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Viewpoints: Canada-U.S. relationship is a model for the world

By Arthur Milnes

KINGSTON, Ontario – Most Americans are probably unaware that on July 1 their Canadian neighbors will be marking their 150th anniversary as a nation. It’s a big thing up here.

But as President John F. Kennedy said in his first foreign trip in 1961, geography may have made us neighbors, but history made us friends. And it made friends of our leaders.

So as that 150th anniversary approaches, let us reflect on the bonds of friendship between our prime ministers and your presidents over the last century and a half. Yes, there have been disputes and personality clashes, but overall our leaders have crafted a nation-to-nation relationship that Sir Winston Churchill described, rightly, as a model for the entire world.

Indeed, your presidents have come to know my country since our earliest days, both as leaders and private citizens, and I have a personal story to prove it. It was the moment as a young journalist this Canadian learned that leaders – even American presidents – are human.

The late 1990s found my wife and me in an isolated mainly native village in Canada’s mysterious Arctic. For a year we ran the “mighty” Deh Cho Drum weekly newspaper, circulation 800 or so. They called me editor, but Alison and I also lived at the paper, sold ads sometimes and even delivered it around town each week.

Outside our door, on the main street that lacked even a stop light, was a highway sign. It announced that Edmonton, Alberta, was 927 miles away. To the south, that is.

And then a man named George Herbert Walker Bush entered our lives. Hearing that he was in Canada’s Arctic fishing for char, I wrote him a letter and invited him to submit a Canadian fishing column to my tiny paper. In addition, I frankly told him that my boss was too cheap to give me a freelance budget but if he wrote for me about fishing in Canada, I’d pay him my own way.

So I also enclosed a Canadian ball cap and a fishing lure.

Three weeks later my fax machine at the newspaper went off. A four-pager was coming through. From a place I’d heard of. You probably have, too. It’s called Kennebunkport, Maine.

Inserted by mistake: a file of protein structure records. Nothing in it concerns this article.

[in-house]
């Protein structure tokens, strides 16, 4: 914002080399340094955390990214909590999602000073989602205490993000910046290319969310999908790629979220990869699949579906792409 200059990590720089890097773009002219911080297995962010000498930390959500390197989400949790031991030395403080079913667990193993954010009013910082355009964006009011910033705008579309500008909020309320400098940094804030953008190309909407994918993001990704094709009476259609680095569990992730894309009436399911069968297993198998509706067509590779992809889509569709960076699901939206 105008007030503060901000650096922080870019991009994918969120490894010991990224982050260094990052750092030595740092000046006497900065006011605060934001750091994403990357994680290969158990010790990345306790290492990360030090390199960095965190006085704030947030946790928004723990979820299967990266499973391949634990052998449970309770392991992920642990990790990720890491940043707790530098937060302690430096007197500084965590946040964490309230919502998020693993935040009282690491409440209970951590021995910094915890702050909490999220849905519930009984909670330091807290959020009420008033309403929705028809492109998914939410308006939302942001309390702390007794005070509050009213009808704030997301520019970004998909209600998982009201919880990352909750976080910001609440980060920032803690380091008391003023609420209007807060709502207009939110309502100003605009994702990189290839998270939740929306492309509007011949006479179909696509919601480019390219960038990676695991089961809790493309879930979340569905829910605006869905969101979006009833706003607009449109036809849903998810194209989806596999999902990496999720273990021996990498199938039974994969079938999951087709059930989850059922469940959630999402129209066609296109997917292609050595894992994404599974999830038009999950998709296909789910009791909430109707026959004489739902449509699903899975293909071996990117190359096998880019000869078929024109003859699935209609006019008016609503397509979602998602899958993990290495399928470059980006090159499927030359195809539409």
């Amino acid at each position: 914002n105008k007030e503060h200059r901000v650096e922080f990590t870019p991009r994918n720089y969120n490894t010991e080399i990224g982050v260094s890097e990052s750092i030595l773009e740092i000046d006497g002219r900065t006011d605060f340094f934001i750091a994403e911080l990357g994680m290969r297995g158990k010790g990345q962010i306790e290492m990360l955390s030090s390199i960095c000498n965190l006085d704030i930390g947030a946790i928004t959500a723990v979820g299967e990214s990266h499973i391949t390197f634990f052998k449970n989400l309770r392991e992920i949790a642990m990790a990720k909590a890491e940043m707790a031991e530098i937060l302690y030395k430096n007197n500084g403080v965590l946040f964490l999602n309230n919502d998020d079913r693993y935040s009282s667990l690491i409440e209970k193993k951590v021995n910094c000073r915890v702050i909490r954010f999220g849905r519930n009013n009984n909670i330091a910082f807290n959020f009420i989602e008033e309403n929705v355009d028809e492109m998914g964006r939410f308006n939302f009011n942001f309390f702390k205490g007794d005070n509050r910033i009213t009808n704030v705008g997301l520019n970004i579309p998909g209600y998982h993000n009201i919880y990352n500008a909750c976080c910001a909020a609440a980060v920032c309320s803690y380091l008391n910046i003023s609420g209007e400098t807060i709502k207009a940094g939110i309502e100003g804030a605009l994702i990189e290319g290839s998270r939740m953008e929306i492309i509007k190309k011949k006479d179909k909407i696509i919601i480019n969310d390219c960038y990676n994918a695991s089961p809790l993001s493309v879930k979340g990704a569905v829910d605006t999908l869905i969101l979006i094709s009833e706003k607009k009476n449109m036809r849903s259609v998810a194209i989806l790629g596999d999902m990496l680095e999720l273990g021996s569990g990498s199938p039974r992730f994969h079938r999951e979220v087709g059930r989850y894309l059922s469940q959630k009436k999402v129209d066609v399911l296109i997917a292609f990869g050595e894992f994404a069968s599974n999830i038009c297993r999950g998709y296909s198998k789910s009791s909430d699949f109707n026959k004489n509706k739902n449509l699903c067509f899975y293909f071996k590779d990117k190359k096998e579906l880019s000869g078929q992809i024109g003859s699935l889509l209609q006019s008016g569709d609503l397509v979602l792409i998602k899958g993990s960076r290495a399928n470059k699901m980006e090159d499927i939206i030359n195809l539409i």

America’s most famous one-finger typist had been at work. And I knew Bush had typed it personally because after I got over my shock, I phoned the number on the fax and found myself speaking personally with the 41st president of the United States. He confirmed he’d just written and apologized for his typos.

I assured him my paper’s readers would understand and besides, I’d be doing a light copy edit for him anyway. He liked that pledge.

When news of the president’s column hit the wires – eventually – I had my 10 (not 15) minutes of fame that Andy Warhol promised us all. And I’ve remained in your former president’s debt ever since. He once even hosted Alison and me in Houston, Texas, years later, and over coffee we talked about Canada and fishing.

Not a single political word was exchanged. And I would not have had it any other way.

In reflecting on Canada’s special anniversary, I’ve thought a great deal about Bush’s gesture and marveled at the experience of many of his predecessors. Perhaps my favorite story involves President Teddy Roosevelt, the famed “bull mooser” who inspired America and the world.

The great hunter and naturalist came to Quebec once and, believe it or not, was attacked by – you guessed it – a Canadian bull moose.

“I was sorry to have to kill him, but there was no alternative,” Roosevelt later wrote. “As it was, I only stopped him in the nick of time, and had I not shot straight at least one of us would have paid forfeit with his life in another second. Even in Africa I have never known anything but a rogue elephant or buffalo, or an occasional rhinoceros, to attack so viciously or with such premeditation when itself neither wounded nor threatened.”

Those antlers can still be found today at TR’s museum in Oyster Bay.

One of the most beloved U.S. presidents by Canadians of the day was Franklin Roosevelt. His family’s Canadian home, at Campobello, New Brunswick, is today a museum and permanent tribute to what we Canadians and Americans have built.

FDR visited my home community of Kingston in 1938. And as Canada prepares to mark our 150th birthday, the words he spoke here are worthy of remembering today by citizens on both sides of the border.

“We as neighbors are true friends, because we maintain our own rights with frankness, because we refuse to accept the twists of secret diplomacy, because we settle our disputes by consultation,” he said. “We seek to be scrupulously fair and helpful, not only in our relations with each other, but each of us at home in our relations with our own people.”

Words to remember. Happy 150th birthday, Canada. And thank you from Canada to all Americans.

Arthur Milnes, a public historian in Kingston, is the editor of the just released “With Faith and Goodwill: 150 Years of Canada-U.S. Friendship.” He is a past speechwriter to former Prime Minister Stephen Harper and was the research assistant for five years on former Prime Minister Brian Mulroney’s best-selling 2007 memoirs.

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